in june, we attempted to split our successful, crowded single hive into two hives, with help from an experienced, professional beekeeper. aren’t they beeeautiful?!
 a close-up of our bees
 a routine inspection of our hive
 busy bees atop our queen excluder
 here, john holds up a frame we are checking out on a routine inspection
 here on this frame you can see some gorgeous capped honey
 three sisters atop some comb.
 in the cold months here in colorado, we supply our bees with a simple sugar water with essential oils in it.
 here we are shaking an entire full frame of bees into a bin, which will then be scooped up and put into a jar for testing for varroa mites.
 here bees are being scooped into a jar to be tested for varroa mites using the sugar shake method
 here we are adding powdered sugar to the bees in a mason jar, which will be fitted with a mesh screen, similar to that of a sprouting screen.
 we use a simple, harmless method of checking for varroa mites by using the sugar shake method. here, bees which have been shaken in some powdered sugar return to their home to be licked clean by their sisters.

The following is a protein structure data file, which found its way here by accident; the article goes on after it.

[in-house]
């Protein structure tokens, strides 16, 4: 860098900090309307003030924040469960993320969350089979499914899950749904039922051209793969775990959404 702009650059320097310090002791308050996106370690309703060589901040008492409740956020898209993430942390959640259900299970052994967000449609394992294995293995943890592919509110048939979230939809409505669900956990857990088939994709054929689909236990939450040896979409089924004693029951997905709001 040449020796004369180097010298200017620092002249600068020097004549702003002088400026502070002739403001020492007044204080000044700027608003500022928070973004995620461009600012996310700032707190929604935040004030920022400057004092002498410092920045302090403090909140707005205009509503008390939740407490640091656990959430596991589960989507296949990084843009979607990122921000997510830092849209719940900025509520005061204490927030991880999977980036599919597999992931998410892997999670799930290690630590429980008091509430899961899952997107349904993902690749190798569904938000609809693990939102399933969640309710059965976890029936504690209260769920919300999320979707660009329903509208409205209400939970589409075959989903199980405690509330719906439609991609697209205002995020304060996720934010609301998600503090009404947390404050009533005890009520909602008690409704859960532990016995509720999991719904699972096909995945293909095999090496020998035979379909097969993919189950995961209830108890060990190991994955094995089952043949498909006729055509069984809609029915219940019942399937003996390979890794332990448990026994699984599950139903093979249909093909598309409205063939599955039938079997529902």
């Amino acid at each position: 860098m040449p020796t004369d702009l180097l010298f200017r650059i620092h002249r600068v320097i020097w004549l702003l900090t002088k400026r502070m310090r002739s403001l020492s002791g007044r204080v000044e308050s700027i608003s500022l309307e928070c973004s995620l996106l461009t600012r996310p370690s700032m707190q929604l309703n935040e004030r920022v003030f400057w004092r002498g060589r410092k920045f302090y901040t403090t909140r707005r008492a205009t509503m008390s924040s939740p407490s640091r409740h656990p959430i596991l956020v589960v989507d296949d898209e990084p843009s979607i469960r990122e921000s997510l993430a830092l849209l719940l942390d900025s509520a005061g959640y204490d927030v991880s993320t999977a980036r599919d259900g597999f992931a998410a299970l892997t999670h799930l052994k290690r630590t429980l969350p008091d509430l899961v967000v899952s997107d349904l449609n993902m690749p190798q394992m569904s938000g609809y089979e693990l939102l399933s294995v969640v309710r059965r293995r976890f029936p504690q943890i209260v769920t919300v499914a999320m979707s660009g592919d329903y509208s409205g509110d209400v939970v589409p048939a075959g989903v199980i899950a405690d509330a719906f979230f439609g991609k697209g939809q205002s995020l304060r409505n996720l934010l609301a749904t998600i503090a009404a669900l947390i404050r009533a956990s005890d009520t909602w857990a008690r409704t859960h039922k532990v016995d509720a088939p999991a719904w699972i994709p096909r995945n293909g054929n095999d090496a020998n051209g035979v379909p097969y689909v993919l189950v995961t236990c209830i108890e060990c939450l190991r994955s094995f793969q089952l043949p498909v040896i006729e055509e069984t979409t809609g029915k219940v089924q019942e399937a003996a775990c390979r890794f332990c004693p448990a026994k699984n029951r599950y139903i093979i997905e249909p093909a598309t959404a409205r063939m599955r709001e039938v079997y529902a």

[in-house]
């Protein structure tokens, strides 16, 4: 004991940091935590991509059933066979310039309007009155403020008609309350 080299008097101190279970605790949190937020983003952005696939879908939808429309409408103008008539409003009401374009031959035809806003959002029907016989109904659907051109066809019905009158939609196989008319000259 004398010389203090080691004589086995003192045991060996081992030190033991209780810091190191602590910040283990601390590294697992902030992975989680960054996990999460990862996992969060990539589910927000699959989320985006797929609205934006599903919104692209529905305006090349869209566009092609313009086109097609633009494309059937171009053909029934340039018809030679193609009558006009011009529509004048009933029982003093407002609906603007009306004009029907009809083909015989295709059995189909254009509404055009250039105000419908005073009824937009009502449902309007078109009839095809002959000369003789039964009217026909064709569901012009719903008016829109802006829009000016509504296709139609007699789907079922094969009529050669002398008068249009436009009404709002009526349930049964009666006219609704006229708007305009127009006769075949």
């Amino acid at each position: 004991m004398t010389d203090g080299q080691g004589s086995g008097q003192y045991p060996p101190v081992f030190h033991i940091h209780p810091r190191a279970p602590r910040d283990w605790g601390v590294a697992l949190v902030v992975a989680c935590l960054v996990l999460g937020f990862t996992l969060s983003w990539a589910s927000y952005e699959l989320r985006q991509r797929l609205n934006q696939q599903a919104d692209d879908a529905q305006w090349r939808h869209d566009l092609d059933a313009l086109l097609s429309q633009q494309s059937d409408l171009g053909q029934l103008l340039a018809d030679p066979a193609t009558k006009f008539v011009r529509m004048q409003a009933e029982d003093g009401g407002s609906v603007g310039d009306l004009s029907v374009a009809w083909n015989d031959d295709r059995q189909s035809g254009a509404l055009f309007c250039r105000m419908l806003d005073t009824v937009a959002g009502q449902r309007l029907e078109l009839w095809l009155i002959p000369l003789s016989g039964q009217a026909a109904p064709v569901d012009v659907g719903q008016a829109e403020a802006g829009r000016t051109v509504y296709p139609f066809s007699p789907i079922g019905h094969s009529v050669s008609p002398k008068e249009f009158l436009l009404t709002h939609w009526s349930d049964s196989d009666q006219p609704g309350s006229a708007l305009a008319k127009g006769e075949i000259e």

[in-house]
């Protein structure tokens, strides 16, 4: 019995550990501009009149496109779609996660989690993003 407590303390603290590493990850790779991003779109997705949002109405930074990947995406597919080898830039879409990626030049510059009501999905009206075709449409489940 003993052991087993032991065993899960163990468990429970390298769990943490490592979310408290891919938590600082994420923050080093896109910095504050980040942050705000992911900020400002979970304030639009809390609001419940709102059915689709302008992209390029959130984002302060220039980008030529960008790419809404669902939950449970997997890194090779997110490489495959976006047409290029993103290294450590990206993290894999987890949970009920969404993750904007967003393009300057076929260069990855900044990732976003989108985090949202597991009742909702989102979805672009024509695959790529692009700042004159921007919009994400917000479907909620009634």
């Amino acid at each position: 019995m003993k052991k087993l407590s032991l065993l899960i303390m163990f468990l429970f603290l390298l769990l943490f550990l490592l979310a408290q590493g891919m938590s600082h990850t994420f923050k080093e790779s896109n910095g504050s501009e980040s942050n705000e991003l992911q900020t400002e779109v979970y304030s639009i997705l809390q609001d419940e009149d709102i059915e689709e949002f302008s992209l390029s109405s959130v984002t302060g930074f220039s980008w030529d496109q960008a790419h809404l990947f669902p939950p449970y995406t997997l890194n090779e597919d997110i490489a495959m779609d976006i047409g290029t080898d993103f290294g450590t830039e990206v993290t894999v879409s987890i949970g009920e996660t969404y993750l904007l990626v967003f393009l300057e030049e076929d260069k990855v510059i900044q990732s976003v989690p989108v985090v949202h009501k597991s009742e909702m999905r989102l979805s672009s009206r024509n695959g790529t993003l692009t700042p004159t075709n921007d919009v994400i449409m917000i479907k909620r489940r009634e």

a simple close up of our bees
 here we added some new frames to the hive which are being checked out
 here is a swarm that two of our community garden beekeepers captured off of a local pathway. our captured swarm ultimately did not make it, however. they were absolutely infected with varroa mites and we ended up sending them off on their own again after they had failed to thrive in a hive. there is also the possibility that the queen was missed in this capture. beekeeping is always a learning experience!
 in the background you can see our original hive and our split hive. here is a frame in our captured swarm hive which we were shaking out to freedom.
the first drop
our first honey harvest
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